March 8, 2013

Factory work returns to altered U.S. landscape

The onshoring trend brings some manufacturing back, but machines replace workers in many plants.

By ALANA SEMUELS Los Angeles Times

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factory workers
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Karen Pias sews the finishing edge on a towel at 1888 Mills in Griffin, Ga. Walmart will sell 1888’s Made Here towels, as part of the onshoring trend moving some manufacturing back to the U.S., but technology advancements mean fewer workers are needed for production.

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A walk through the spacious 1888 factory in Griffin shows why job gains have been slow, despite some onshoring.

Machines spin threads of cotton into yarn, a process once done by hand; they weave the yarn into thick rolls of fabric, cut the fabric into towels and sew the hems. Where a whole factory was once needed to bleach and color the towels, a Rube Goldberg-like machine does that work with minimal labor; another machine dries the towels.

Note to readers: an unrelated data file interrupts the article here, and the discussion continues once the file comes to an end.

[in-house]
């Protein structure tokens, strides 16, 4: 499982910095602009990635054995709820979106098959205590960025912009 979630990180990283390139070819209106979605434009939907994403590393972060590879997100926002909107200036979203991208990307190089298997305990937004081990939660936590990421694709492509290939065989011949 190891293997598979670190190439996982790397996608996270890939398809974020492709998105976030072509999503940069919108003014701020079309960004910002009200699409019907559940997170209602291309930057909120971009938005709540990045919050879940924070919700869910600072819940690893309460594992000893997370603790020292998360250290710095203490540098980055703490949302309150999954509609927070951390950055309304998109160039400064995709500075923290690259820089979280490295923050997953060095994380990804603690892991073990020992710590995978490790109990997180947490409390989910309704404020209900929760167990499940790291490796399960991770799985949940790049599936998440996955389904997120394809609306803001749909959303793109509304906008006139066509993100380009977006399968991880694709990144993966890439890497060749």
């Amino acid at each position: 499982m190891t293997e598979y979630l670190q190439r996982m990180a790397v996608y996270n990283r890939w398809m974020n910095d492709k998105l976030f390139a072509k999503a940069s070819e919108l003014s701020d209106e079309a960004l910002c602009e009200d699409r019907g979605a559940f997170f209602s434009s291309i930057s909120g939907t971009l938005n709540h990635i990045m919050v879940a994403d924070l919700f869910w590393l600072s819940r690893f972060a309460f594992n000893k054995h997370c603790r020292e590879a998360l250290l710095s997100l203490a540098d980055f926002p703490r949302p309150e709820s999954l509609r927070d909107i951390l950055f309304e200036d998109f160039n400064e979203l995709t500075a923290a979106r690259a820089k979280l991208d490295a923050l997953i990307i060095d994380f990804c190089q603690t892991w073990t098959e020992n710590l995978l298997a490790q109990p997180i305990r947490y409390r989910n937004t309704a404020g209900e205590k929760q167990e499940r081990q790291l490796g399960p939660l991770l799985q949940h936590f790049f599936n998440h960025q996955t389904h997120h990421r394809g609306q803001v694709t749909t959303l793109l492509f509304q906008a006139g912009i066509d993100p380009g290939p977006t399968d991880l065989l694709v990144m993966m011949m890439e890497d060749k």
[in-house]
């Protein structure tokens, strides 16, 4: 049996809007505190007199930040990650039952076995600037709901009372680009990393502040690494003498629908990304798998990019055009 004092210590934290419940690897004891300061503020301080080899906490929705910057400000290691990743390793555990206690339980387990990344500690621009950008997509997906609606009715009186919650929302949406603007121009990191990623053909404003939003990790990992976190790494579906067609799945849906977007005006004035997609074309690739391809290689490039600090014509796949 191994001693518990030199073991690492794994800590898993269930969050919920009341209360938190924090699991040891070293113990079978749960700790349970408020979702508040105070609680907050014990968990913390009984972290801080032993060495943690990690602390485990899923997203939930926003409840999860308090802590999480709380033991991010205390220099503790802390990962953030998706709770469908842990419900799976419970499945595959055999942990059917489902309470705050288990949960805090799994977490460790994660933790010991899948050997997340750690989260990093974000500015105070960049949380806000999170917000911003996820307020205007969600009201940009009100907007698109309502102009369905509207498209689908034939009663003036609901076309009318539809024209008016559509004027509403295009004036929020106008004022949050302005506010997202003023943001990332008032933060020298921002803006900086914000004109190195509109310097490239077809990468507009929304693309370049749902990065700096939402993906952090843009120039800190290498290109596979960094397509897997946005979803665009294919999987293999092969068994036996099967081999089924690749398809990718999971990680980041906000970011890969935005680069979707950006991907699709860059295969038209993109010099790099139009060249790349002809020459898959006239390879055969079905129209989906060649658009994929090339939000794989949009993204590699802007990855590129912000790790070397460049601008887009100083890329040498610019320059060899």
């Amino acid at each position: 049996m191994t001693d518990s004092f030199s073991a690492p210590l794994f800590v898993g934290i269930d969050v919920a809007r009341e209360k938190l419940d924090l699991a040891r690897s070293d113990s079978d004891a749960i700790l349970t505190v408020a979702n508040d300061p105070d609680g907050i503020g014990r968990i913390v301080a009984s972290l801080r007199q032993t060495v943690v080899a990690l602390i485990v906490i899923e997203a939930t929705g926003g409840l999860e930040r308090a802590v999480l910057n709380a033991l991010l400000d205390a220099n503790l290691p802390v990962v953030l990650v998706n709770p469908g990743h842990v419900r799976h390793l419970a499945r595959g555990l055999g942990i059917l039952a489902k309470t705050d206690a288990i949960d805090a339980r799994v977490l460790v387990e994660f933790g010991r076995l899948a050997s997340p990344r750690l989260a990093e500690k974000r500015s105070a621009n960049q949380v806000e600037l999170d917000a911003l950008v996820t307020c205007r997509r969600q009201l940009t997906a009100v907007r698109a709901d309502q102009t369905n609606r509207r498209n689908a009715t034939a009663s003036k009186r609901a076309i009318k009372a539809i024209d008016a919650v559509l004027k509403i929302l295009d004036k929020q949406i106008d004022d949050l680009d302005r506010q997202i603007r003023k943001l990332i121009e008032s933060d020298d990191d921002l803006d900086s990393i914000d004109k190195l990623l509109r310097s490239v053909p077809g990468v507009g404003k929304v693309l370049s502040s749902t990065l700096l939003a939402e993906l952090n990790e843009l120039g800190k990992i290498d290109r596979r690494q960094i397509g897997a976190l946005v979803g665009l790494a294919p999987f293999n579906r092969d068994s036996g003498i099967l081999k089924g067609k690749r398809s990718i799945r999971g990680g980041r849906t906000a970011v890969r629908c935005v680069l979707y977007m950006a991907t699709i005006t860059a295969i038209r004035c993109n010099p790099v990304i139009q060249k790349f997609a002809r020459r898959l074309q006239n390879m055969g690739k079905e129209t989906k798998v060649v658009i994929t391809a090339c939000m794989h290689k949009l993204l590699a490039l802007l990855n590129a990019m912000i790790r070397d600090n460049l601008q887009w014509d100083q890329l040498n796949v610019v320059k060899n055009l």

"It's all automated," Douglas Tingle, founder of 1888 Mills, said on a tour of the factory. "Some of this is the latest technology advancements."

That automation is part of the reason that although labor costs are higher in the United States than in other countries, it can make sense to make towels and other products here.

But there are other reasons as well. If 1888 needs to make changes to towels, it can get the finished product to Walmart more quickly from Griffin than it could from China.

The rising price of oil is increasing shipping costs, and again could provide some cost savings for locally manufactured products.

One characteristic of those new manufacturing jobs is that they are rarely unionized. Companies tend to locate their operations in Southern right-to-work states and in more rural areas where people are "maybe a little more appreciative of the job," said Harry Moser, founder of the Reshoring Initiative, which helps companies looking at bringing manufacturing back to the U.S.


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